a red blood cell absorbing iron

The Aftermath of Dealing With an Iron Allergy

Since I was diagnosed with Crohn's Disease in 2011, I have had significant issues absorbing iron, leading to an iron deficiency. For years, I have had to go to the hospital for iron infusions as a result. Unfortunately, I experienced a severe allergic reaction to an iron infusion in the hospital.

Iron deficiency anemia and iron infusions

For those who have issues absorbing iron through their gut or digestive system, iron infusions via the vein (intravenous) could help. The benefit of having iron infusions through an IV is to bypass the digestive system.

Severe reaction to an infusion

Even with IV iron infusions, I still struggle to absorb the iron. It has been a highly complex journey. Recently, I had a severe allergic reaction during an iron infusion in which a "Code Blue" had to be called to provide me with emergency medical attention. I tried a new brand of iron, and my body completely rejected it. It was beyond frightening to experience.

So how have I managed this iron deficiency without having iron infusions? Well, to be clear, my doctor wants me to go in for another infusion, but I have refused for the time being. Feeling like my throat was closing, seeing black dots, and feeling like I was on the verge of fainting was enough for me to experience.  Needless to say, I've taken a break from the infusions.

Searching for alternative iron options

I've been reading up on other ways to supplement iron instead of the infusions, but I have yet to try any alternative options. My naturopathic medical doctor recommended that I try black strap molasses. Currently, I have been taking beef liver supplements, as I know liver contains iron.

Issues with absorption

However, my iron levels have not improved to my surprise, although I feel better since starting this supplement. My energy has increased, and I've noticed an overall feeling of wellness. Various naturopathic practitioners say beef liver is "nature's multivitamin," but scientific research is still needed to confirm its health benefits. Despite taking the supplement, my iron level is still relatively low at 14.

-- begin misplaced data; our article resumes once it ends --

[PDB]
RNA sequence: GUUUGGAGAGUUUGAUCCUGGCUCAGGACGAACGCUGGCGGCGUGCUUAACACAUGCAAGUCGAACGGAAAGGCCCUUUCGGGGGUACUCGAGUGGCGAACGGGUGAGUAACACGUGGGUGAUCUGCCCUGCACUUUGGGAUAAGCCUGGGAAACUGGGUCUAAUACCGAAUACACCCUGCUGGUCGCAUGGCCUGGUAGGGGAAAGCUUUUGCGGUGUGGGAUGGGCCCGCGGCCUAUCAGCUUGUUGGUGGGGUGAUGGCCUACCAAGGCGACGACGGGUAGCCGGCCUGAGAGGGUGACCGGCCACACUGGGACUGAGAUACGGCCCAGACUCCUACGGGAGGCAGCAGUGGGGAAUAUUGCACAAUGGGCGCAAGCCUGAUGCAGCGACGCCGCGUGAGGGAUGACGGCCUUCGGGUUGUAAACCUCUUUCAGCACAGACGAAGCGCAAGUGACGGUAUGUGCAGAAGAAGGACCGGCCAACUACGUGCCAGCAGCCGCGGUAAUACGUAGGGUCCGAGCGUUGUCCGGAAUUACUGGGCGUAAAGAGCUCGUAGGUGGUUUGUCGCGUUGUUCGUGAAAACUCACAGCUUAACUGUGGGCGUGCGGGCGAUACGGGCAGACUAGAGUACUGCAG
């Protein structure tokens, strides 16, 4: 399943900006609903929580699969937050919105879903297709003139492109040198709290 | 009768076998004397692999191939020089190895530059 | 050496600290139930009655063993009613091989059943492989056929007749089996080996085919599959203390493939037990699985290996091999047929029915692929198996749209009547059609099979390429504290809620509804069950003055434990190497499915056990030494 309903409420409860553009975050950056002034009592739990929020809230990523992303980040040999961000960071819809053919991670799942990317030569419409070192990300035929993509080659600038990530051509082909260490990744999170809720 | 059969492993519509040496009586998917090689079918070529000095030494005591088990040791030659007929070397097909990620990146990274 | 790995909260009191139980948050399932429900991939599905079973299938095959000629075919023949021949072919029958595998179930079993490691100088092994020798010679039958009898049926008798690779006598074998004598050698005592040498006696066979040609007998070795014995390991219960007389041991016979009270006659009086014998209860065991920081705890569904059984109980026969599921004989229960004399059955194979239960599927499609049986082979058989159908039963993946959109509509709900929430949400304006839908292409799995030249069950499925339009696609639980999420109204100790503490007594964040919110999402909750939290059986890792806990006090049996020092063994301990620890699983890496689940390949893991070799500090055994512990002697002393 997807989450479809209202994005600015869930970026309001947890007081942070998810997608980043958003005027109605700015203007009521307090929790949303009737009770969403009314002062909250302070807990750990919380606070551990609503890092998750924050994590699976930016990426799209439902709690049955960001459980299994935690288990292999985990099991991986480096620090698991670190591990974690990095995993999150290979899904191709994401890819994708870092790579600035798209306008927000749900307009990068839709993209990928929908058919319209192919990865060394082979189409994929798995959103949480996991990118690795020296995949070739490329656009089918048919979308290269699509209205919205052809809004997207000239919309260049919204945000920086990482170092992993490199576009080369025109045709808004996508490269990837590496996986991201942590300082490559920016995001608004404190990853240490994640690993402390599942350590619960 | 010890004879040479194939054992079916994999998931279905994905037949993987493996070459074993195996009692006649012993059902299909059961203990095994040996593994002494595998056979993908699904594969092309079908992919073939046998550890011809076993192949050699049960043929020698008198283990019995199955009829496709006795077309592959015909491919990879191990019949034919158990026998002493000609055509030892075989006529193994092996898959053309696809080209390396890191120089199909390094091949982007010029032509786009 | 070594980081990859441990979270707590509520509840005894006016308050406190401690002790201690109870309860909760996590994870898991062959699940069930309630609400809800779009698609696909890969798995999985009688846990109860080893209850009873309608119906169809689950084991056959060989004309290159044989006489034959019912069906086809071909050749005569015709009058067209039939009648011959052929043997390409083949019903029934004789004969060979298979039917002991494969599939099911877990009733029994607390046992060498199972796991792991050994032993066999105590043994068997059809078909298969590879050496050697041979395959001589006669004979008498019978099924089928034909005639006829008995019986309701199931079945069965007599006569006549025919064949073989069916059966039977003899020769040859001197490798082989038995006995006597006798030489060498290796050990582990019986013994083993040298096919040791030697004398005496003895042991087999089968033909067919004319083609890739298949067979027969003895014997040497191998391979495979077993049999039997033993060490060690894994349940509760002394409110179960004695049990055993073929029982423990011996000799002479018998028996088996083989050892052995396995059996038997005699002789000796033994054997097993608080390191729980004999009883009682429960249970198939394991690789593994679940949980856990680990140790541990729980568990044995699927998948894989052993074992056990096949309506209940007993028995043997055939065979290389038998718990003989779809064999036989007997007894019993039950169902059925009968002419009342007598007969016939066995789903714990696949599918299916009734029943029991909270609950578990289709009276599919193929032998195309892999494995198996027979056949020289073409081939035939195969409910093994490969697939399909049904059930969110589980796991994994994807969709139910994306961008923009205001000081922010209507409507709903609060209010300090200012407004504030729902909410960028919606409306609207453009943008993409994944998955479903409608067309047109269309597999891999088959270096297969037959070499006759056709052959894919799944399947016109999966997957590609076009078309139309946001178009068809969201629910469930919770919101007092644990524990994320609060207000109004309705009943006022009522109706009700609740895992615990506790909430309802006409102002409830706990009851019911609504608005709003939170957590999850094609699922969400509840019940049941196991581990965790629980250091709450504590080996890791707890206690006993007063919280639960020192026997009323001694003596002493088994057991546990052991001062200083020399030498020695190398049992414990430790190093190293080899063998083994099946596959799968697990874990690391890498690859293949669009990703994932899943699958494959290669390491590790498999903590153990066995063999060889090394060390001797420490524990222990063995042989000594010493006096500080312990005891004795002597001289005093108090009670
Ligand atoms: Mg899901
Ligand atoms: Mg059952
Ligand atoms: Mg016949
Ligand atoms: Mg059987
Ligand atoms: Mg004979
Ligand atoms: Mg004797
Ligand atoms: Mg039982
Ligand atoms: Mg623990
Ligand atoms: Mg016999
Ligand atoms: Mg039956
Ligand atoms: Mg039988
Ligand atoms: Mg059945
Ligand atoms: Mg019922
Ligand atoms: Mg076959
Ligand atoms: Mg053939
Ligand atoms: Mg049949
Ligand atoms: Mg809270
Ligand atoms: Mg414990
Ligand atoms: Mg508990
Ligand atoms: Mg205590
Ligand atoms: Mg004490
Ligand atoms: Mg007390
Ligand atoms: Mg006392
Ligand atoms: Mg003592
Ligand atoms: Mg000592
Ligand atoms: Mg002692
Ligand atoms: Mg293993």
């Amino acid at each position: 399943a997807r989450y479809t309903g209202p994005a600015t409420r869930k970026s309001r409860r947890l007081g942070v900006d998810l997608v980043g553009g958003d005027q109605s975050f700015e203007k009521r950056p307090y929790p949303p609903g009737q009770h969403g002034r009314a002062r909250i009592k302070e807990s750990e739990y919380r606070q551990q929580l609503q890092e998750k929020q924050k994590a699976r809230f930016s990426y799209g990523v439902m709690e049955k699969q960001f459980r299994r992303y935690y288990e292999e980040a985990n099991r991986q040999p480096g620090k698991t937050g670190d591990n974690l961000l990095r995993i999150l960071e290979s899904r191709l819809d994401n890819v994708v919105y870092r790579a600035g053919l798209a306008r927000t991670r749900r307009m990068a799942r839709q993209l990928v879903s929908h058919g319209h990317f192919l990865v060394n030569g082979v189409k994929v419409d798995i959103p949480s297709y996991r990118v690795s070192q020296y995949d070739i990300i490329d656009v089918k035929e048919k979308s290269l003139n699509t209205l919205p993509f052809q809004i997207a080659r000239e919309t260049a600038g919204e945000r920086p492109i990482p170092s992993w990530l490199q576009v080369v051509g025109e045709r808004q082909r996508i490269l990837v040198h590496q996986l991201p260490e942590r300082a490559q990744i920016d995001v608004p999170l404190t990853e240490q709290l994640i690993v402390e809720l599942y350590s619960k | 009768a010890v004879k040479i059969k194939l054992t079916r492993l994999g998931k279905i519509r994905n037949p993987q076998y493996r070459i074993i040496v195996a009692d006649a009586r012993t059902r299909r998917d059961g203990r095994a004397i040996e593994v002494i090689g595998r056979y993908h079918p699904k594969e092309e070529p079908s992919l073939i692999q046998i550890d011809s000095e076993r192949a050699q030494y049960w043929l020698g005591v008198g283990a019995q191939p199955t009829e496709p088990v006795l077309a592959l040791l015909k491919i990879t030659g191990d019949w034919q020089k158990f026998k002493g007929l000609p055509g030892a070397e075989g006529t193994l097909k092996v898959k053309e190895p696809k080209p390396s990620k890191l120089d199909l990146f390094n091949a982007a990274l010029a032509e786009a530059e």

Along with supplements, I've been incorporating beets, red meat, and dark, leafy greens into my diet, although I don't eat red meat often. These foods tend to be rich sources of iron.1

It seems my next option will be to try black strap molasses. I'm keeping my fingers crossed that it will be the missing piece of the puzzle of my iron deficiency anemia.

Disappointment and uncertainty

I am disappointed that I experienced a severe allergic reaction during my last iron infusion. Unfortunately, my journey to increasing my iron absorption continues. But I have to keep finding ways to absorb iron since conventional oral iron supplements make me incredibly ill.

Editor's Note: Supplements are not regulated by the FDA. This means no agency confirms the ingredients. For example, a fish oil supplement may have more or less fish oil than listed on the label. A supplement may also contain ingredients that are not labeled correctly or at all. This can be dangerous. It can lead to taking too much or taking unwanted ingredients.

The FDA created good manufacturing practices (GMPs) to help this situation. GMPs are guidelines for companies to follow when making supplements. The FDA rarely inspects facilities making supplements in the United States. Companies outside the United States do not have these inspections. But many more supplements are sold than are tested. Your doctor can help you decide if a supplement is safe.

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